Activists say Cayman must stop farming sea turtles
KINGSTON, Jamaica -- Wildlife activists urged the Cayman Islands on Thursday to permanently halt the farming of green sea turtles at a popular government-owned tourist attraction that has released thousands of juveniles into the sea and harvests some for meat.
The Florida-based Sea Turtle Conservancy joined the London-headquartered World Society for the Protection of Animals in a campaign to stop the Cayman Turtle Farm from farming green sea turtles, which is an endangered species that when fully grown can weigh 700 pounds (317 kilograms).
Conservancy director David Godfrey said in a statement that "it's time to turn things around" at the roughly 40-year-old facility, which features captive breeding and research areas along with a lagoon where visitors can swim with sea turtles, "touch tanks" where children can pick up young turtles, and the biggest swimming pool on Grand Cayman. It touts itself as the British Caribbean island's premier wedding destination.
The turtle farm, bought by the Cayman government in 1983, says it carefully follows internationally accepted and humane animal husbandry practices. More than 31,000 yearlings have been released into the wild, it says. The farm has agreed to be independently evaluated in December.
Over the years, thousands of tourists have flocked to the coastal facility in West Bay to watch tagged, captive-bred turtles getting released into the sea.
"Despite the lack of evidence that the turtle release program actually benefits the wild population, countless individuals around the world are led to believe that the program works and that it is a successful option for saving and restoring wild sea turtle numbers," said Godfrey, who contends the facility's captive turtles can spread genetic complications and diseases to wild populations.
The Sea Turtle Conservancy's call comes more than two months after nearly 300 juvenile green sea turtles died at the facility in the Cayman Islands, where turtle steaks, fritters and soups are on local menus and the delicacy is considered part of the islands' heritage. The farm, which had a total of some 5,000 turtles in January 2011, said the creatures died after a water line broke and reduced the water supply to several tanks.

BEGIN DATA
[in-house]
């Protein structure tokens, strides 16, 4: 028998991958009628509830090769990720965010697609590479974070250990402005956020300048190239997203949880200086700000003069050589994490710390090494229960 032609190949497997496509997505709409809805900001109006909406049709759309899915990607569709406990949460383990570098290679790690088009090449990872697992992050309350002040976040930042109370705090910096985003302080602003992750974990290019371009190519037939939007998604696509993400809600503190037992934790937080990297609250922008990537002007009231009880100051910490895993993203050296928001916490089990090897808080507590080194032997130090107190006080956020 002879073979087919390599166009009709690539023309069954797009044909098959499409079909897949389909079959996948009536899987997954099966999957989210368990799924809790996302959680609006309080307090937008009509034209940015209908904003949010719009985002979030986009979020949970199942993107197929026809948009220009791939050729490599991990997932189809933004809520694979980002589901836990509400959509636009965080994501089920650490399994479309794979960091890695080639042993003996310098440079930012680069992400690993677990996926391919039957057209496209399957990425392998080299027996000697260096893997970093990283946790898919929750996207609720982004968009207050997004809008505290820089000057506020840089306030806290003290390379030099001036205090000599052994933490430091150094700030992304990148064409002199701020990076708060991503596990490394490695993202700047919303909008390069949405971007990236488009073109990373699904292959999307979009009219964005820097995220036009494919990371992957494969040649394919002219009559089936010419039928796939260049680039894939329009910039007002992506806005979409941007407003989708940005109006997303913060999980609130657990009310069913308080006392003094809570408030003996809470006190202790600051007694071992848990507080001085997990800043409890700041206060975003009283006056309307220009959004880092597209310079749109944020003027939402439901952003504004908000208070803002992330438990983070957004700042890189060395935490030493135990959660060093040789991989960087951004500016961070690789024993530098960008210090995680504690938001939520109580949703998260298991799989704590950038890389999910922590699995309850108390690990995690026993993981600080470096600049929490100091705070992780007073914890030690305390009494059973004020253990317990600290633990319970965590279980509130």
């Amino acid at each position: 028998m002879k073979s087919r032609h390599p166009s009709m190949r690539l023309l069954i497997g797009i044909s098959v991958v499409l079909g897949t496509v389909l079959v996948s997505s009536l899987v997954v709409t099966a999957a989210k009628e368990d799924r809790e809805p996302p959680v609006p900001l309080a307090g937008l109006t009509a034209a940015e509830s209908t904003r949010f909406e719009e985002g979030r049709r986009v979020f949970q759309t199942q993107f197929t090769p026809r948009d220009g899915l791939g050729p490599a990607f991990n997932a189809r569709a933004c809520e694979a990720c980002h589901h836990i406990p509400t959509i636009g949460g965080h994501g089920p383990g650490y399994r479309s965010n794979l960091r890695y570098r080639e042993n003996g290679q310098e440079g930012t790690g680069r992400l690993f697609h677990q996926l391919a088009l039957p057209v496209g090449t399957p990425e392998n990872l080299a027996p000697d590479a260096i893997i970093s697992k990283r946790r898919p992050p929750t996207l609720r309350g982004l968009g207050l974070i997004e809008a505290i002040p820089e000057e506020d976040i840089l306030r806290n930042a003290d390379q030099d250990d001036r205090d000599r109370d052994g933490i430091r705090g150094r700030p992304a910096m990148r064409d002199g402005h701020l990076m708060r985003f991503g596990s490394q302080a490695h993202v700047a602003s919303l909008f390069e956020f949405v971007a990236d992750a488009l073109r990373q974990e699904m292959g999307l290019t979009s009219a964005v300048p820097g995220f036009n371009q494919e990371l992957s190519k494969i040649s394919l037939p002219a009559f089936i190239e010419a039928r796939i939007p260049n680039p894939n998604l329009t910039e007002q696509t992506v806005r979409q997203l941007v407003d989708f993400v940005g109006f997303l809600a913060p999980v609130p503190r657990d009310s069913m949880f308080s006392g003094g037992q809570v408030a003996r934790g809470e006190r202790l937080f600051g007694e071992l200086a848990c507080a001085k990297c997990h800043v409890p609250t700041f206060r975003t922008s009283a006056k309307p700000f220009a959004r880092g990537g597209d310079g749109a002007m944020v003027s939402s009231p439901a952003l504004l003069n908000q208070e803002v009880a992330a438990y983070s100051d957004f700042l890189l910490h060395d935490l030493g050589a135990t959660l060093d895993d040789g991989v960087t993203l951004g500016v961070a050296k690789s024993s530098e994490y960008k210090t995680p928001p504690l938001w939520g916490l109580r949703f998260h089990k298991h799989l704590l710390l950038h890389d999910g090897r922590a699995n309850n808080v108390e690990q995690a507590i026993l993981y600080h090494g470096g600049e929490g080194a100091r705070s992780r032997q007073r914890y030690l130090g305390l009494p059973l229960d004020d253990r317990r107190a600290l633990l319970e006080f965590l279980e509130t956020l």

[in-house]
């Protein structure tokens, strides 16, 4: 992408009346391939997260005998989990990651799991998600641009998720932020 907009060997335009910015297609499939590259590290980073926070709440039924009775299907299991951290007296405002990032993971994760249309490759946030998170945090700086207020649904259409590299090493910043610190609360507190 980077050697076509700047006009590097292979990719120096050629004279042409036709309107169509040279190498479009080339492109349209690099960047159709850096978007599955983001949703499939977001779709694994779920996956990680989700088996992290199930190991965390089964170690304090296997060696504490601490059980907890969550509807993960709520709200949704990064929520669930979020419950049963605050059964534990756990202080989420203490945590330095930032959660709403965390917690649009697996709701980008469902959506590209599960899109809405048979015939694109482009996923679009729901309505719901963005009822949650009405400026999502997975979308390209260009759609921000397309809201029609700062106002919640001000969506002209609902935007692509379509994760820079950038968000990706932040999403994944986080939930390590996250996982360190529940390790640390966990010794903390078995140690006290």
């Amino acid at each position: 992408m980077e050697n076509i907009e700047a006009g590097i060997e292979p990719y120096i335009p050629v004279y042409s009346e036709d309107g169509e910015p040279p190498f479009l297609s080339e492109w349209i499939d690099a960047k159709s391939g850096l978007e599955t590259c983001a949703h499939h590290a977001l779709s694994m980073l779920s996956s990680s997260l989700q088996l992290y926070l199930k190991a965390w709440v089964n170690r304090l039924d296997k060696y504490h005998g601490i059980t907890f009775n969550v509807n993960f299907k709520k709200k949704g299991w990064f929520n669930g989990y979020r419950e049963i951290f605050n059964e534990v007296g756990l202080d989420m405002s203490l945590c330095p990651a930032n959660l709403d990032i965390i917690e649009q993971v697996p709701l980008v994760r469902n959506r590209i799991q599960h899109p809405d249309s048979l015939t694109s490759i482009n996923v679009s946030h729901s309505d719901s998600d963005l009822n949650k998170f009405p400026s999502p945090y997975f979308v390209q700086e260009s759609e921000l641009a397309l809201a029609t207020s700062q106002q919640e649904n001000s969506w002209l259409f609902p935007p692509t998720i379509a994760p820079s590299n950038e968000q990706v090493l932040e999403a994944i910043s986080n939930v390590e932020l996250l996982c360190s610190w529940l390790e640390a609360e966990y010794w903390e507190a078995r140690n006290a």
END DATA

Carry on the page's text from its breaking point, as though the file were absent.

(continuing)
The World Society for the Protection of Animals recently released a video and photographs purporting to show turtles in overcrowded, dirty tanks at the Cayman Turtle Farm. The group maintains that some of the sea turtles have resorted to cannibalism in their enclosures.
The turtle farm said it has methodically maintained the health and wellbeing of its turtles through established veterinarian treatment. It insists it has found no basis for what it called "sensational allegations" and remains focused on operating a unique tourism attraction that supports research and conservation of sea turtles.
It also disputes the conservancy's accusations that the turtle release program endangers wild populations by spreading disease and genetic problems. Some 150 research papers support its conservation efforts, and there have been increased numbers of adult female turtles returning to Cayman's beaches to nest, the facility says.
Last year, about 10 percent of the farm's total herd of turtles was harvested for meat. The facility is the only legal source of turtle meat in the Cayman Islands and such sales are designed to undercut illegal poaching.
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